How to spread your ideas faster

I always talk about the book I published and the great experience it was to meet the people who participated on it, however. I haven’t really talked about how painful it was at the beginning to get people to participate on it.
The book started as a case study I was doing (you can download the whole book here), but I wanted to do an anthology–find a group of people who wanted to write a small piece and put them all together.
Alas, I was sort of new in the influencer industry and didn’t really know people within it, so every time I talked to somebody two things happened: Either they said they didn’t have time, or I wouldn’t get a response at all.
After sending a few emails I realized the problem wasn’t the project itself, it was that I was talking to the wrong people.
So I started to look for early adopters that would love to be in. People passionate about participating on projects, and who supported the idea I was pursuing.
Then I pitched those people and the same thing happened. Again, I might had one or two guys but rejections were pretty high. And that was a defining moment.
What happened was that I had a problem of trust within that group in the industry. I needed someone who would serve me as a proof that this thing was going to get real, whether they were on the project or not.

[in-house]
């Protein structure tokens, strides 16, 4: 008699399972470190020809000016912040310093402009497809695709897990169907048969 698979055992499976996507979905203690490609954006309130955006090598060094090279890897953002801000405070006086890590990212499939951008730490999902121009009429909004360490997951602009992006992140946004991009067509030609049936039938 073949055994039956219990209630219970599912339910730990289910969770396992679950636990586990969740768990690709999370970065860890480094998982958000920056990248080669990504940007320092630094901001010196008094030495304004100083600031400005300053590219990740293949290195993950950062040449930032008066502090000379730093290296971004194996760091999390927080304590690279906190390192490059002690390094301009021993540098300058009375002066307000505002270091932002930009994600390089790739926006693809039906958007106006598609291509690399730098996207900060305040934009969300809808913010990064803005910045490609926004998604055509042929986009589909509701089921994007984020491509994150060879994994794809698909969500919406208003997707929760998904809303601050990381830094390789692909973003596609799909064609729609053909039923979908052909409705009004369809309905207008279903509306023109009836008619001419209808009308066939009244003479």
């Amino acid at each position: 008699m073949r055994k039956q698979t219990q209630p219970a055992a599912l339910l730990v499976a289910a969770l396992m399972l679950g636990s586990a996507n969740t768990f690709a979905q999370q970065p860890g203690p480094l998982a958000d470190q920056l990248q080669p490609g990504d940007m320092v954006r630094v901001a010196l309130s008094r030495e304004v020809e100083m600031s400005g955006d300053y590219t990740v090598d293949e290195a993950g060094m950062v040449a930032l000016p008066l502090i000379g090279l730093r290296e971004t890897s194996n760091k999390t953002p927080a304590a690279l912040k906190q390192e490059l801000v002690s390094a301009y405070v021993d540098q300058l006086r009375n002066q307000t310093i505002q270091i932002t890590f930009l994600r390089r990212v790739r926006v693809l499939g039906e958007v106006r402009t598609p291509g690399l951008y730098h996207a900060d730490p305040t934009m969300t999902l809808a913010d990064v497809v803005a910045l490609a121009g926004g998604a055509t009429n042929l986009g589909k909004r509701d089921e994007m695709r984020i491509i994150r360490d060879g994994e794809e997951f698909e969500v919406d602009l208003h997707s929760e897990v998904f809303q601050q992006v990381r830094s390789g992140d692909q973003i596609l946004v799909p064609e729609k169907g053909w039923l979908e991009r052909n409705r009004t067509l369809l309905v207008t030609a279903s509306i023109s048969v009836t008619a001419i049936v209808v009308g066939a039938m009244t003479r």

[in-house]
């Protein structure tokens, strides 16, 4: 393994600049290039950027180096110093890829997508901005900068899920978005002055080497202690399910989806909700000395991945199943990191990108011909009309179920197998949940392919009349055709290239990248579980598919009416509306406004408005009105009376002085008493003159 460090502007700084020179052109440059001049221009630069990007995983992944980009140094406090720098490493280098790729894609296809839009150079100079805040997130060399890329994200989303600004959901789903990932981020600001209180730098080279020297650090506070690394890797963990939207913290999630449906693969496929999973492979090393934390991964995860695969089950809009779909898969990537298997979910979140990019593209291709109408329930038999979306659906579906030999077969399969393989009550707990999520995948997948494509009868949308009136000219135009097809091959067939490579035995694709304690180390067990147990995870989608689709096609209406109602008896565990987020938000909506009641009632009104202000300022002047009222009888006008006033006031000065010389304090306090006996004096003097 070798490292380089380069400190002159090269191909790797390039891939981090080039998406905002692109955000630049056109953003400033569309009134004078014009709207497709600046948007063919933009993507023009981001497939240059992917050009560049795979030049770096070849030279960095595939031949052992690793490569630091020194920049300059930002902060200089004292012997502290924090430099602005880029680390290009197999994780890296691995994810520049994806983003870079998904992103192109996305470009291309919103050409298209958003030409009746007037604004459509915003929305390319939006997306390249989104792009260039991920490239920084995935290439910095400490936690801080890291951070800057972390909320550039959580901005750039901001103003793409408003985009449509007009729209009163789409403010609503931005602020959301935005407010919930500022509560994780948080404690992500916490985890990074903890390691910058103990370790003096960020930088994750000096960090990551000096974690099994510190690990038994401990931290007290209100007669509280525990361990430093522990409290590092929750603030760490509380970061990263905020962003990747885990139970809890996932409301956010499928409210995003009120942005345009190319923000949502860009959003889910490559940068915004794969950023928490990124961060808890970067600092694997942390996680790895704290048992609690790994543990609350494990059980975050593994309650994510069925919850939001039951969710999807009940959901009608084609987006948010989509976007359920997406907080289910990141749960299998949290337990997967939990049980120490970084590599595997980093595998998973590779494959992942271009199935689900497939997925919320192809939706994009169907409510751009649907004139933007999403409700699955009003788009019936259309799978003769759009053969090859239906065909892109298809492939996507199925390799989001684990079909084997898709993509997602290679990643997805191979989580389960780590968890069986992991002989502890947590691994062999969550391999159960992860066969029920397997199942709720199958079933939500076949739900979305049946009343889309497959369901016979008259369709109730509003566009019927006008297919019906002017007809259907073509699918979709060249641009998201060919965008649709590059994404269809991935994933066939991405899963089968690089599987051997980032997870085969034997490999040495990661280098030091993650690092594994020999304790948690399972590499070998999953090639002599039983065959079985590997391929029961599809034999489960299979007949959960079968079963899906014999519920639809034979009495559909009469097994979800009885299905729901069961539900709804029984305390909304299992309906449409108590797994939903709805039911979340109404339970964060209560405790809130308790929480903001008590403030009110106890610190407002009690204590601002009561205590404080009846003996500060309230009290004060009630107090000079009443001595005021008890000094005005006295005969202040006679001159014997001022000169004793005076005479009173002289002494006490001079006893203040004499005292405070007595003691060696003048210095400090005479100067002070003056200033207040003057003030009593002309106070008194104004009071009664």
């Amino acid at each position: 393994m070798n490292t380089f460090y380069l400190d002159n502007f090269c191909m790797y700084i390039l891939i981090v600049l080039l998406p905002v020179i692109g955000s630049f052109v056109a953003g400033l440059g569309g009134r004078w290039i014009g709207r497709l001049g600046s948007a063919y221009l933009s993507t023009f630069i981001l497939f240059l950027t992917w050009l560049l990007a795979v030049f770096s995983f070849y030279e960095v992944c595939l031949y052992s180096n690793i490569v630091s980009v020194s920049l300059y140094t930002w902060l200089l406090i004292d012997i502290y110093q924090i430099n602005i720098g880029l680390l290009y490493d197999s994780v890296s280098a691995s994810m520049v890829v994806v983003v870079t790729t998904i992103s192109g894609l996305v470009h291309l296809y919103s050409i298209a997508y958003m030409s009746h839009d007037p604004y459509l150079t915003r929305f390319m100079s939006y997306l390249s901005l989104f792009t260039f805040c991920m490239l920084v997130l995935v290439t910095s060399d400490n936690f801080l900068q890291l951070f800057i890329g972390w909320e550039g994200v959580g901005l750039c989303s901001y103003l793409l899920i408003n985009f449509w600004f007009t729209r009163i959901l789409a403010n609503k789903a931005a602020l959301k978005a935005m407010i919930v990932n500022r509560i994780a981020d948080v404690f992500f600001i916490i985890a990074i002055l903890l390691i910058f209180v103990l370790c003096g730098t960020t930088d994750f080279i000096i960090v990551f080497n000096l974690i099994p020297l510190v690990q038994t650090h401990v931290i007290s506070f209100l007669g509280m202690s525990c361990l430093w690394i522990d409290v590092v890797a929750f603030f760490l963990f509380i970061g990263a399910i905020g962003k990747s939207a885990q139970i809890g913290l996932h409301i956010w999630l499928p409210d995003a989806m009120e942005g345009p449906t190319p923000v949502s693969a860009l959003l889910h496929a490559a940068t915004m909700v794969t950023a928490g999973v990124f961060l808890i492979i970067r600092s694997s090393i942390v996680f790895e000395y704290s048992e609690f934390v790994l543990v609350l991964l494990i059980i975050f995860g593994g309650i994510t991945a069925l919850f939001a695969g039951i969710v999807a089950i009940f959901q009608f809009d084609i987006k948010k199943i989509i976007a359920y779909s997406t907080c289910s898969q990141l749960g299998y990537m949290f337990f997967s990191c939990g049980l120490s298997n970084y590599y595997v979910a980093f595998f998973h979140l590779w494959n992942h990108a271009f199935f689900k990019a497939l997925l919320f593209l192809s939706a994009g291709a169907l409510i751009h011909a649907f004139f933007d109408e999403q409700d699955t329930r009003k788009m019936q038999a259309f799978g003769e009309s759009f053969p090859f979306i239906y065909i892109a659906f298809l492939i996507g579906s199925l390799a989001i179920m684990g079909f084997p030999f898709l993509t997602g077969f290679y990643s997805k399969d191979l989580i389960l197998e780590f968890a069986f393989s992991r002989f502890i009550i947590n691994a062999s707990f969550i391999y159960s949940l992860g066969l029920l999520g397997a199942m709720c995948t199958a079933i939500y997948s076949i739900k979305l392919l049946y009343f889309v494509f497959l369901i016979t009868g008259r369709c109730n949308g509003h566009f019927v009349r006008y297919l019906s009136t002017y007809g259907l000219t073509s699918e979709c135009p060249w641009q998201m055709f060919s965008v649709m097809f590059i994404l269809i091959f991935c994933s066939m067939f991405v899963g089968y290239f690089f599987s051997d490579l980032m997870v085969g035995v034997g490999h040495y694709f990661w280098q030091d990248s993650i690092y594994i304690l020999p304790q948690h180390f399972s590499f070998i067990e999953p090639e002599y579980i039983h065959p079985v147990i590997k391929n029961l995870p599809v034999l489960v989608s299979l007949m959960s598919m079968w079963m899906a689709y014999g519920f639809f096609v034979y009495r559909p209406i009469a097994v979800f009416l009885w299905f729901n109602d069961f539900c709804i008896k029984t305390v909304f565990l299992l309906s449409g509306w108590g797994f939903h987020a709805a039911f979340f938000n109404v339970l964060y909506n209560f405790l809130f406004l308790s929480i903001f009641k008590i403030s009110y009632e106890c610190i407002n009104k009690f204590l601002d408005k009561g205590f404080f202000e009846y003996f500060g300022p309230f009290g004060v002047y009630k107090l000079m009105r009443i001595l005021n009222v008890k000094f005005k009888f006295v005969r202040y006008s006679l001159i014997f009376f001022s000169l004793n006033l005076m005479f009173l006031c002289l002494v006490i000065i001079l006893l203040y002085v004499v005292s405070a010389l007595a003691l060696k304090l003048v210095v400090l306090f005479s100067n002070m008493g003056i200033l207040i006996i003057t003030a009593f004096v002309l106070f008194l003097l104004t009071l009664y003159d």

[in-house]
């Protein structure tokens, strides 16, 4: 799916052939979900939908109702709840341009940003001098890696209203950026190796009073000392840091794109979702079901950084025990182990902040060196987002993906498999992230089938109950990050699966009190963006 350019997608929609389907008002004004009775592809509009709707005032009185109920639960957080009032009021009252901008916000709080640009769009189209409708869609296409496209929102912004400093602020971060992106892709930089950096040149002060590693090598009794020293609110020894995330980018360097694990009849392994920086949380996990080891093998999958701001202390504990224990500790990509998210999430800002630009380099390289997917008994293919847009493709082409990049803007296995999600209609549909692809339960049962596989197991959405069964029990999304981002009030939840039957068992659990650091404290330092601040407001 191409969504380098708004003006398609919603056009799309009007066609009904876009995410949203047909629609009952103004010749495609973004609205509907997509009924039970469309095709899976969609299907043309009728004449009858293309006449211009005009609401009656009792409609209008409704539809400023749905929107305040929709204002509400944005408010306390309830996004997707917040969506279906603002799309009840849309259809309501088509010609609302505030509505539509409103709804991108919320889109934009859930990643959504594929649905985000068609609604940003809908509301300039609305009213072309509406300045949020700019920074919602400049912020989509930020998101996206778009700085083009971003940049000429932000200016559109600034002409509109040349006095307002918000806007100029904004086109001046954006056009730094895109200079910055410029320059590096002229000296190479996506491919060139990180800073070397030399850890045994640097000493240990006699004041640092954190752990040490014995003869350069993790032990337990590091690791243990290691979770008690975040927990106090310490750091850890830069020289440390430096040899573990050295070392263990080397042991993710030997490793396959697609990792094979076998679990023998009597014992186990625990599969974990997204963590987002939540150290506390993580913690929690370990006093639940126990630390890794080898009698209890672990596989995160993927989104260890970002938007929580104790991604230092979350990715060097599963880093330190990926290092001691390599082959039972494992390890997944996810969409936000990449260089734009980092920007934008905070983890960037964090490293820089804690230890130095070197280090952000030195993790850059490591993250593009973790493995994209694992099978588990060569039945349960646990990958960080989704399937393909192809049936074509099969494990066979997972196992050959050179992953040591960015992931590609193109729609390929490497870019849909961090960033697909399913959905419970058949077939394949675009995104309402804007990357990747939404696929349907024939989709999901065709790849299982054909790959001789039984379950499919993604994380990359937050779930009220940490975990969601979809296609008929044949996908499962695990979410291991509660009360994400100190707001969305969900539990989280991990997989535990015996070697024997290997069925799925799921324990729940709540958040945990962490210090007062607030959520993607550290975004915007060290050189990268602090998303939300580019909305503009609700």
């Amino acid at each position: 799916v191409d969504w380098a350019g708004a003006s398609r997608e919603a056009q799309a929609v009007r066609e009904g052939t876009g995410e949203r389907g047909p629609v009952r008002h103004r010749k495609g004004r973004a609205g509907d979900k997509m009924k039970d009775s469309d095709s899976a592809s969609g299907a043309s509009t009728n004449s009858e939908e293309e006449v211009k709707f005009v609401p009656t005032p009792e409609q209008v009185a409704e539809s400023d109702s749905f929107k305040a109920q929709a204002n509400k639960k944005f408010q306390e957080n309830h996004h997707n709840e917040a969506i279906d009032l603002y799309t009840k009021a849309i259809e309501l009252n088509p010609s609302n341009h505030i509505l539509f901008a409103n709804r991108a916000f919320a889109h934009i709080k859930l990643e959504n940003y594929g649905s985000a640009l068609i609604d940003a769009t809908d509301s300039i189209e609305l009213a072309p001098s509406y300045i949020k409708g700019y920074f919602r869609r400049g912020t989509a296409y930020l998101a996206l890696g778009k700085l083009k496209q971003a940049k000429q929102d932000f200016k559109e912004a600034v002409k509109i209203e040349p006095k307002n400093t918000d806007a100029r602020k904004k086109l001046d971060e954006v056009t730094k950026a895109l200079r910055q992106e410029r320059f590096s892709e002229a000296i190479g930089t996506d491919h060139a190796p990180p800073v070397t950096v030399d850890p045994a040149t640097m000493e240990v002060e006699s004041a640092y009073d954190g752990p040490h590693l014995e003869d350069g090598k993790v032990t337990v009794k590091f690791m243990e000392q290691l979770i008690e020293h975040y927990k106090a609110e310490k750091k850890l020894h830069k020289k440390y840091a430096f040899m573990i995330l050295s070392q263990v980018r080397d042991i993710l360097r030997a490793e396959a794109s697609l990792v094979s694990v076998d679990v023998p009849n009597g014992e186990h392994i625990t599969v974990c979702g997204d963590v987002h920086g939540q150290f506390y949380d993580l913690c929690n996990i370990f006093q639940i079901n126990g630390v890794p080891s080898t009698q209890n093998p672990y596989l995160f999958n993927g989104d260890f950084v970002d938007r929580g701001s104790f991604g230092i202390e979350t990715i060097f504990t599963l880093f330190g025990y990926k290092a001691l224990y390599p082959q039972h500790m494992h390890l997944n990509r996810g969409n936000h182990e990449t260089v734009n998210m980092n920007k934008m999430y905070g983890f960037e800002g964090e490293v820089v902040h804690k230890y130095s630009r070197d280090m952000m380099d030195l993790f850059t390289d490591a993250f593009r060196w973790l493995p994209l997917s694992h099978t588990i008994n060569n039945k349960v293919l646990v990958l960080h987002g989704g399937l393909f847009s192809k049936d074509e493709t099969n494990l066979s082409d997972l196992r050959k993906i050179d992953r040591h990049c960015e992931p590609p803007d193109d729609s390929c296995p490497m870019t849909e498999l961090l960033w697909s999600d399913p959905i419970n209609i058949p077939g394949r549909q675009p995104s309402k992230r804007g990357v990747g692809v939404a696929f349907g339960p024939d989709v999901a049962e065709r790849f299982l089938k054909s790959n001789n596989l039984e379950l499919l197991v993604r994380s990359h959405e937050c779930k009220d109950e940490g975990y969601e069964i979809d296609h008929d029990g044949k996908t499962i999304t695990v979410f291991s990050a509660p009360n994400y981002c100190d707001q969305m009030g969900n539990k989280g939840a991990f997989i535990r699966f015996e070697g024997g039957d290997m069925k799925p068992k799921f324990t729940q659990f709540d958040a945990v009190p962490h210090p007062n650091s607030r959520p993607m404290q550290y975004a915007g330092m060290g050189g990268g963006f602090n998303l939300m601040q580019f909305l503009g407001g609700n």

And that changed everything.
Two things happen here:
First off, the most important one was that I changed my mindset and started to focus only on the people that were going to add real value, and let them know that. It’s something I couldn’t fake, so they knew I was gonna ship this thing.
Secondly, I found people who were some sort of influencers in the industry and got them on the book. From that point no one turned me down, because I solved a trust issue and I could get more strict on leaving people out. I was saying you’re either on the bus or off the bus.
And it turned out that the people who were more influential among a group, were more willing to participate than others.
From that point on I had people asking me to participate. That changed my situation, so I could focus only on the people who were really going to add value to the book.
It’s not only about focusing on the early adopters. That’s merely the first step.
The lesson here is simple. What happens within any group is that there are always people who lead them. There are always members of the group who have a voice, and the rest of the members follow them.
So, for your project, within your early adopters group there will always be some individuals who have more influence than others. They are the ones making the standards.
The hard part is to figure out how to make the leaders of that group to be part of your thing, so instantly everybody else will say I’m in. Once you figure that out, everything else will take care of itself.